Governor Arnold Schwarzenegger today will seek to put a fresh spin on a host of familiar money problems facing California as he delivers his final State of the State address.
After six full years in office and numerous failed efforts at budgetary reform, the Republican governor is confronting the reality that he has largely failed to achieve the fiscal reforms he promised when he took office in 2003. His chances of securing them are waning.
His final year in office is likely to be overshadowed by the economic misfortune that has plagued the state in recent years and sent tax revenue plunging.
"There is something very wrong with our budget, with our tax system. There is also something very wrong with our budget system, since we don't have a rainy day fund to cover some of these downturns and so on," he told reporters during an education event in Sacramento. "So I've been talking about that since I came into office and I will continue talking and fighting for those kind of issues."
Still, he lamented entering his final year, asking reporters to let him "live in denial" about his shrinking window of opportunity to achieve long-lasting fiscal reforms.
But the ever-optimistic governor indicated yesterday that he will continue pushing an aggressive agenda in 2010 that will include plans for tax, political and pension reforms.
In his State of the State address, scheduled for this morning in the Assembly chambers, the governor is expected to spell out how he believes California is faring and how he plans to guide the state through another tough year.
The governor's spokesman, Aaron McLear, said California also will seek more money from the federal government because it receives only about 78 cents for every dollar it sends to Washington.
Being a "donor state" is a position California can no longer afford after nearly $60 billion in budget adjustments over two fiscal years through massive cuts to education and social service programmes, temporary tax increases, and federal stimulus funding, McLear said.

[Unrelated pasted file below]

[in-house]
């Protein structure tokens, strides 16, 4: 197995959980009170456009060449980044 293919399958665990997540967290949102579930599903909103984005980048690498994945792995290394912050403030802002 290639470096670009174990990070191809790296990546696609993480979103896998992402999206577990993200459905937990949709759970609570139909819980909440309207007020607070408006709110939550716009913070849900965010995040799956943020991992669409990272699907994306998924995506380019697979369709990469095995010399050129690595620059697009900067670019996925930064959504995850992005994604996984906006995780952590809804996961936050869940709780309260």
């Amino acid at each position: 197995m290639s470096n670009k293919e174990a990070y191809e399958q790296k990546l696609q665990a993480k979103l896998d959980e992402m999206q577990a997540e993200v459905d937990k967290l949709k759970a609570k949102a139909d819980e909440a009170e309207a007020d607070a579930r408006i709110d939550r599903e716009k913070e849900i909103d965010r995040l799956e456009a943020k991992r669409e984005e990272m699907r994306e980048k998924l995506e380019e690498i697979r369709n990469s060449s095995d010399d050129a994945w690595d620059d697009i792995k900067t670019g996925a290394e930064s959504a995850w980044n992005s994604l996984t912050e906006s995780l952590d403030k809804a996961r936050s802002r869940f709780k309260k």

California is pleading with federal officials to waive rules requiring matching state money for federal programmes, to share more of the prospective cost of health care reform and help pay for imprisoning illegal immigrants.
After making deep cuts to elementary and high school education, colleges, health care services and other programmes to close budget deficits over the last two years, Schwarzenegger has few options when he presents his budget plan for the 2010-11 fiscal year and few opportunities to paint a rosy picture about the state.
The state faces a $6 billion budget in the fiscal year that ends June 30. A projected $14 billion deficit looms in the following fiscal year.
He will offer a glimmer of hope by introducing a job-creation plan and seek to capitalise on any remaining political clout he might have by promoting two 2010 ballot measures: an $11.1 billion water bond and a measure that would establish an open primary system.
Voter approval of those would give Schwarzenegger a boost as he heads for the exit. His stature has diminished as the state's fortunes have declined, leading to a job-approval rating of just 27 per cent.
"He's trying to put the best face on things," said Jack Pitney, a political science professor at Claremont McKenna College in Southern California. "All lame-duck executives deny that they're lame ducks, but that doesn't make them any less lame."